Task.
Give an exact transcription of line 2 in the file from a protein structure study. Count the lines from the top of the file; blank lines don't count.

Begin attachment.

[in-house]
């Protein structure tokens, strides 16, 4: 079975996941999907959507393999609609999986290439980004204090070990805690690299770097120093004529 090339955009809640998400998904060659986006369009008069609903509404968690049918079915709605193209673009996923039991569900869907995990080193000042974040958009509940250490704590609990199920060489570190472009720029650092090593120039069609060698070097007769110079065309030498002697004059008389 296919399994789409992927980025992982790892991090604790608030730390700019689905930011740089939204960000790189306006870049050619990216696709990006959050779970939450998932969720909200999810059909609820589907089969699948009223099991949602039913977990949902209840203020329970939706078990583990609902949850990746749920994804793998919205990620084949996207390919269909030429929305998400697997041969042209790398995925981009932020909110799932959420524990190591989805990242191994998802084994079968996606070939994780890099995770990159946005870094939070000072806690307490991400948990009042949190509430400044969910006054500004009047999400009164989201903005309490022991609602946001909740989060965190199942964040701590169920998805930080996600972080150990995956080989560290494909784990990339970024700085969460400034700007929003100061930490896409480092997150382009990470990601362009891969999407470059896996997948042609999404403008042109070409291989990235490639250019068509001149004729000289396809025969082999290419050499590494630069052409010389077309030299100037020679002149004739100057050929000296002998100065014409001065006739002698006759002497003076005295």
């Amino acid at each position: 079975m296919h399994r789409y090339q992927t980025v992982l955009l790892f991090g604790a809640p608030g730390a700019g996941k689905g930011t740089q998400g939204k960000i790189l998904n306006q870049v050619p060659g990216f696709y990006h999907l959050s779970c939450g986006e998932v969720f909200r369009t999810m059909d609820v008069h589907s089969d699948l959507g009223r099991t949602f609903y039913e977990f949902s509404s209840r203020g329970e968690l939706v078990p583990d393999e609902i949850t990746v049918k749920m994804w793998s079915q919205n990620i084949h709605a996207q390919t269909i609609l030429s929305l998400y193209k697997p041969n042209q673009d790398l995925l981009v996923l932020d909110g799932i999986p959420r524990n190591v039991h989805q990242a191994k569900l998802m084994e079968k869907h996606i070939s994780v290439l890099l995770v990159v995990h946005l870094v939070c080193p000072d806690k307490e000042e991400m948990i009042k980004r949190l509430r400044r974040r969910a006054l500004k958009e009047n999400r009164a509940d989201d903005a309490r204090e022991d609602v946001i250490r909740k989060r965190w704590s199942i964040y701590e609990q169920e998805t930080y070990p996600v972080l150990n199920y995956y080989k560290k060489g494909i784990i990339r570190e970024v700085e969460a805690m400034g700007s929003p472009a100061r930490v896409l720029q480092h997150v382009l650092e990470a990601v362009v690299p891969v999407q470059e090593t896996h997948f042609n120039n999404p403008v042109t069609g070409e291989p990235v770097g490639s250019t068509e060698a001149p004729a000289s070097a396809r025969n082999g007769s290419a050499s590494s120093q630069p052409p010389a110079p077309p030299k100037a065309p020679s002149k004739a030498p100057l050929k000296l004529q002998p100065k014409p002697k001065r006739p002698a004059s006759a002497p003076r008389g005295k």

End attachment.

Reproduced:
């Protein structure tokens, strides 16, 4: 079975996941999907959507393999609609999986290439980004204090070990805690690299770097120093004529 090339955009809640998400998904060659986006369009008069609903509404968690049918079915709605193209673009996923039991569900869907995990080193000042974040958009509940250490704590609990199920060489570190472009720029650092090593120039069609060698070097007769110079065309030498002697004059008389 296919399994789409992927980025992982790892991090604790608030730390700019689905930011740089939204960000790189306006870049050619990216696709990006959050779970939450998932969720909200999810059909609820589907089969699948009223099991949602039913977990949902209840203020329970939706078990583990609902949850990746749920994804793998919205990620084949996207390919269909030429929305998400697997041969042209790398995925981009932020909110799932959420524990190591989805990242191994998802084994079968996606070939994780890099995770990159946005870094939070000072806690307490991400948990009042949190509430400044969910006054500004009047999400009164989201903005309490022991609602946001909740989060965190199942964040701590169920998805930080996600972080150990995956080989560290494909784990990339970024700085969460400034700007929003100061930490896409480092997150382009990470990601362009891969999407470059896996997948042609999404403008042109070409291989990235490639250019068509001149004729000289396809025969082999290419050499590494630069052409010389077309030299100037020679002149004739100057050929000296002998100065014409001065006739002698006759002497003076005295």